The online writer’s best political candidate may get to office only to find that these issues inhibit him. So his political capital to carry many along will be called into question. That a politician has crowd doesn’t automatically mean he has the needed political capital. It’s deeper than that. Gathering crowd is different from navigating the political processes needed to execute good policies. So for me, the political leader who’ll turn things around for Nigeria in the limited way any office holder can ever hope to needs to come from within the system. He can’t be an outsider, which is what the online writer canvasses with his men in ‘agbada’ and men without agbada innuendo.

Now, to other comments made in the public space. One, some say a ‘stingy’ man is what they want as president. That argument overlooks a few issues. The system in which the current president operates is one. I don’t need to dwell much on that except to state that Buhari qualifies for the tag, but those in the system around him have demonstrated that they believe if he doesn’t want to ‘chop’ he should allow them to ‘chop.’ In the event, they ‘chop’ as reports of looting indicate. A president who’s ‘stingy’ still needs the buy-in of the system, otherwise, he can’t succeed.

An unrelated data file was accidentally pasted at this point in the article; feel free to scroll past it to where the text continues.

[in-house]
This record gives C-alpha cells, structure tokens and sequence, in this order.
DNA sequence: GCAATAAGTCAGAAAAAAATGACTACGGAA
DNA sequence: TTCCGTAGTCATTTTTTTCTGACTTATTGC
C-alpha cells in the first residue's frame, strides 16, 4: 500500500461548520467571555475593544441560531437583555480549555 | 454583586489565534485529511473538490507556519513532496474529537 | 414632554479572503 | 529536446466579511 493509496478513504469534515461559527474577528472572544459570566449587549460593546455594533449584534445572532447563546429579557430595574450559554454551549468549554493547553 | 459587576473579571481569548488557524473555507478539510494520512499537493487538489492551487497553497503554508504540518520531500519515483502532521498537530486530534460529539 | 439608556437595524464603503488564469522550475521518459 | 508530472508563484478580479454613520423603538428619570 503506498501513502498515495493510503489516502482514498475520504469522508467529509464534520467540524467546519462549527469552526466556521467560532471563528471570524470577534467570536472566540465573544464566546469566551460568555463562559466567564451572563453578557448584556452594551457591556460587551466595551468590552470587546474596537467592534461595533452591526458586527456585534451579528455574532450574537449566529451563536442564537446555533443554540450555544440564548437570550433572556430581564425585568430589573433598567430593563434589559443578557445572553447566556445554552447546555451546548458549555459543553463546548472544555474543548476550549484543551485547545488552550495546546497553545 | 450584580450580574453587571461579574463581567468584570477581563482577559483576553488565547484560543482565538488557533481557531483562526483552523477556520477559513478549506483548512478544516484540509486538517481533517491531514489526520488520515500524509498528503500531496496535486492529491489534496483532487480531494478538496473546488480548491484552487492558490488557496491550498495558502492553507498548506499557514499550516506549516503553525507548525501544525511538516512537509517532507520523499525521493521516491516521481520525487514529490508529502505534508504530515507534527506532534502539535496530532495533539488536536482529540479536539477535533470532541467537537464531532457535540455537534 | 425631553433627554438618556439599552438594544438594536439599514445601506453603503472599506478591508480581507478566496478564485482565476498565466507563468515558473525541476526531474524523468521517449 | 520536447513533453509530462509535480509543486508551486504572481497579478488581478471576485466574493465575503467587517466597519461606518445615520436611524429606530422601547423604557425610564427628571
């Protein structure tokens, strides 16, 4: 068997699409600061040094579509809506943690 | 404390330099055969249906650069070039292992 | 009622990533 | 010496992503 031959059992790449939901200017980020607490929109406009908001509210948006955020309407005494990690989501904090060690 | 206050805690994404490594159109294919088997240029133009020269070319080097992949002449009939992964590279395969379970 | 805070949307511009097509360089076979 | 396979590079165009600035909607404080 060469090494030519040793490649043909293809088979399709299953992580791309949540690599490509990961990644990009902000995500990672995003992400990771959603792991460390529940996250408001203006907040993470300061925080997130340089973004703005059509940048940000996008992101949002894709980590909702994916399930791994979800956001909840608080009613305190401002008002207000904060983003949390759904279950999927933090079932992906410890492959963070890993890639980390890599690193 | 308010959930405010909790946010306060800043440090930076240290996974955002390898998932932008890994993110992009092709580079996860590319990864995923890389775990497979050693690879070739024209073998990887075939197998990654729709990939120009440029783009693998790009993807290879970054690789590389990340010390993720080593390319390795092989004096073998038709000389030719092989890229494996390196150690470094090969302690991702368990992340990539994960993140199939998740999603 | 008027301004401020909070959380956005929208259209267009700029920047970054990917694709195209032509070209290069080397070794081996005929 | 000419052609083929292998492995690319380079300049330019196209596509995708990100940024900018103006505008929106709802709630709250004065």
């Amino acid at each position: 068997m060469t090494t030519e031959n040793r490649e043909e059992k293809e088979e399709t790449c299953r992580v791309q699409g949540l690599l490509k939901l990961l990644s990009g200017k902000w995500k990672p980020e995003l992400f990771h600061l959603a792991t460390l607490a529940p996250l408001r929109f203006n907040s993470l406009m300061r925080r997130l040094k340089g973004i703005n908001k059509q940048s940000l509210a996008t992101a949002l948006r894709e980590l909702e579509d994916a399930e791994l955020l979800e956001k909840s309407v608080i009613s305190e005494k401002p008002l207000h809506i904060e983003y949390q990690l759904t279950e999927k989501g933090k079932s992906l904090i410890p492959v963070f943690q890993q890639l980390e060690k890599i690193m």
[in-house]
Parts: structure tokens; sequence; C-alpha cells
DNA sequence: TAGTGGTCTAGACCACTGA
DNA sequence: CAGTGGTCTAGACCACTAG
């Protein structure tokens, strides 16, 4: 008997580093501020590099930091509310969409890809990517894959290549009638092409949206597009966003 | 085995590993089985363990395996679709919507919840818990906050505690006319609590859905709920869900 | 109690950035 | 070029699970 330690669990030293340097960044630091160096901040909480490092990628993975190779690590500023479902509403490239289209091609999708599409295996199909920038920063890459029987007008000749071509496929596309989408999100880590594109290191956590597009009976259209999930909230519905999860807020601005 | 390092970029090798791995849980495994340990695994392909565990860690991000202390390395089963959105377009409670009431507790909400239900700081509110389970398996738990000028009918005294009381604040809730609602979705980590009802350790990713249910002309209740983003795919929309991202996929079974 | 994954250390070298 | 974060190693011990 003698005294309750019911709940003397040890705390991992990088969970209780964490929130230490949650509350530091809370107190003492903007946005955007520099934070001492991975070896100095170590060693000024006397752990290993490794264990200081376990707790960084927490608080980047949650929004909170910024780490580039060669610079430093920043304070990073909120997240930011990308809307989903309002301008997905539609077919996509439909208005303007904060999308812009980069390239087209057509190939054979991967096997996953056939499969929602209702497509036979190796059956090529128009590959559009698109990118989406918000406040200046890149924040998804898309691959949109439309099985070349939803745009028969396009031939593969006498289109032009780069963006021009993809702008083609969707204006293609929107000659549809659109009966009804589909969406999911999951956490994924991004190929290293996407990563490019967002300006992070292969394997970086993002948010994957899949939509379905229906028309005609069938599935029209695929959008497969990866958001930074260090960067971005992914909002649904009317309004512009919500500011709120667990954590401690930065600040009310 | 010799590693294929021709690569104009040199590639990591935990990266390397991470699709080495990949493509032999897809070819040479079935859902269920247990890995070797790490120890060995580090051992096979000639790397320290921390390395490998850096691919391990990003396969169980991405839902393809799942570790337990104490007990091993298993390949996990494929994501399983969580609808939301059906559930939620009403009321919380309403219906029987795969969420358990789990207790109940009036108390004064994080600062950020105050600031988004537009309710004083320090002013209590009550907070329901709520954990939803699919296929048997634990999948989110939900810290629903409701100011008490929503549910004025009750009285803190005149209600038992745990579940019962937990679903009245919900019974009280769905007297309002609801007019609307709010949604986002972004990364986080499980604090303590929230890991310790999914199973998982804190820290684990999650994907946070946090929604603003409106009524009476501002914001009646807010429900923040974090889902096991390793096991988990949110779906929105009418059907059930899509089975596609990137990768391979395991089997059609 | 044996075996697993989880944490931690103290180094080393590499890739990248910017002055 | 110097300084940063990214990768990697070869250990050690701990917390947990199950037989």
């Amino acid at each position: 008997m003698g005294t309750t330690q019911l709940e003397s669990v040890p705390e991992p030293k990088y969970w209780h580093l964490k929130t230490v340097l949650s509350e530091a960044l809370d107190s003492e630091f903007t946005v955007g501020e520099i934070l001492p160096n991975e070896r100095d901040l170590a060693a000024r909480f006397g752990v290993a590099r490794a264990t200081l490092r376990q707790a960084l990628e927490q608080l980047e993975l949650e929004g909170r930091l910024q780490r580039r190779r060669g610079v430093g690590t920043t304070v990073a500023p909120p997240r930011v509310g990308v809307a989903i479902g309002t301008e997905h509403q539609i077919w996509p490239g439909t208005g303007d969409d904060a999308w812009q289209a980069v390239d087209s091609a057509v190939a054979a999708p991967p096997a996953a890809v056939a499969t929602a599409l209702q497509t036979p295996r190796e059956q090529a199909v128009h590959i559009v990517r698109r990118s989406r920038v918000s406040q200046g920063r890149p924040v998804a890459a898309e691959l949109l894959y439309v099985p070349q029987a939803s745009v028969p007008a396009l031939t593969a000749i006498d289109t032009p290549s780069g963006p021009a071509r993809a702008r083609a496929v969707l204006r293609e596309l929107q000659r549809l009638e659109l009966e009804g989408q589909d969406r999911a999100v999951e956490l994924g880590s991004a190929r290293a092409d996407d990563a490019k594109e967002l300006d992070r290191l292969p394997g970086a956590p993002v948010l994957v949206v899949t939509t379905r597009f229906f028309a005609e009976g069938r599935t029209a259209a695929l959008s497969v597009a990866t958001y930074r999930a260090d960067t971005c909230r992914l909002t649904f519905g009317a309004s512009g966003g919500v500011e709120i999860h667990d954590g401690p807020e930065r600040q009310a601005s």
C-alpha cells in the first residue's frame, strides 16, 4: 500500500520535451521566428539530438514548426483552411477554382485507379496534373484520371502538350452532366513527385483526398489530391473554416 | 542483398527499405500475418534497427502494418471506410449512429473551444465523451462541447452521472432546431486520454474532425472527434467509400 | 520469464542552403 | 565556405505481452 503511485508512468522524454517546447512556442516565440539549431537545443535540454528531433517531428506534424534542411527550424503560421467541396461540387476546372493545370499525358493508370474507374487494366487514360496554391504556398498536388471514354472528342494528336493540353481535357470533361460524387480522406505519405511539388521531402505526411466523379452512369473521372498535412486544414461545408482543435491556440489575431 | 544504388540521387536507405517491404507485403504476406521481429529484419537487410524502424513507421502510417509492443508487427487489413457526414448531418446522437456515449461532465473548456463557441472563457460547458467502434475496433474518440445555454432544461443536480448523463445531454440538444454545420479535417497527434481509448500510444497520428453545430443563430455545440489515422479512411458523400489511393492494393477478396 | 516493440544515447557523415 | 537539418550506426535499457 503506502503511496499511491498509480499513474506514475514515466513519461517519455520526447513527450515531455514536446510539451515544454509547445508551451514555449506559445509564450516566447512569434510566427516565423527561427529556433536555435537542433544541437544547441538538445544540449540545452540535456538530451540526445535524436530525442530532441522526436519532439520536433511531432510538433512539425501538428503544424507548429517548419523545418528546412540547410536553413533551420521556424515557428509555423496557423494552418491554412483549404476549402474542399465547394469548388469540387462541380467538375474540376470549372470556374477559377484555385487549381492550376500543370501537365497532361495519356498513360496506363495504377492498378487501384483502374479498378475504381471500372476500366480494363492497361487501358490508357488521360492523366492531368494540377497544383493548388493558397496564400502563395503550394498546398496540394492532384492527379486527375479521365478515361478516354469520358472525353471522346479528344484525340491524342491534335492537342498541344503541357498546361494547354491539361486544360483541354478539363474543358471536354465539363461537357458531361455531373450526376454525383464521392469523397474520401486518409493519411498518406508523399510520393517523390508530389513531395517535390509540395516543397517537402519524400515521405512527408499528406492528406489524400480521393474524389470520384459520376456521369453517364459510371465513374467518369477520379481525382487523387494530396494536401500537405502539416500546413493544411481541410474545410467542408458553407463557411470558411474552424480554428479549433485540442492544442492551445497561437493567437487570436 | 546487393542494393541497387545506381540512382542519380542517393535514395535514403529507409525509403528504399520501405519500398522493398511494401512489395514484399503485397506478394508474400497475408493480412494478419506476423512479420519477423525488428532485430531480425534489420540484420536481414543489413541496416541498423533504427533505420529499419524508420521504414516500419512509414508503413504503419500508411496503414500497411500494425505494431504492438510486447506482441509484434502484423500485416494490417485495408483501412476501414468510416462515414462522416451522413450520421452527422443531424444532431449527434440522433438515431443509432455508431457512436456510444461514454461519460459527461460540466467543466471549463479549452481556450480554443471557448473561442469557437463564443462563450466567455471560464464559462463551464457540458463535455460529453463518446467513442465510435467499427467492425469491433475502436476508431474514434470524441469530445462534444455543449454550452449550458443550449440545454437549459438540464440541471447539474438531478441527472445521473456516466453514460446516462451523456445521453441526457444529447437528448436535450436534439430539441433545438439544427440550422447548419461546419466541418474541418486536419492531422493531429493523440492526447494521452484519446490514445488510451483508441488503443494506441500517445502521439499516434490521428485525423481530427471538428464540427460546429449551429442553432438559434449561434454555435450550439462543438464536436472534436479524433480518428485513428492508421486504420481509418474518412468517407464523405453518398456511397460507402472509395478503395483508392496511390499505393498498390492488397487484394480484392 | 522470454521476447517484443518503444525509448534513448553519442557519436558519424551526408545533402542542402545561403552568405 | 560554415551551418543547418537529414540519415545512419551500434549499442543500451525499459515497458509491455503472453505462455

Finally, there’s the argument that we need a young man who can run around and that Buhari missed it because he’s too old. But Buhari is about the same age as President Joe Biden of the United States and the US system works better. Why? The US system has officials who’re courageous and willing to defend their agencies and institutions no matter who the president is. They’re the bulwark, the system that faithfully implements whatever little a US president is able to do with his policies. That can’t be said of the Nigerian system. So, even if it’s a ‘young’ person that’s Nigeria’s president he’ll still see ‘shege’, the very kind our system has shown Buhari.


  • Concluded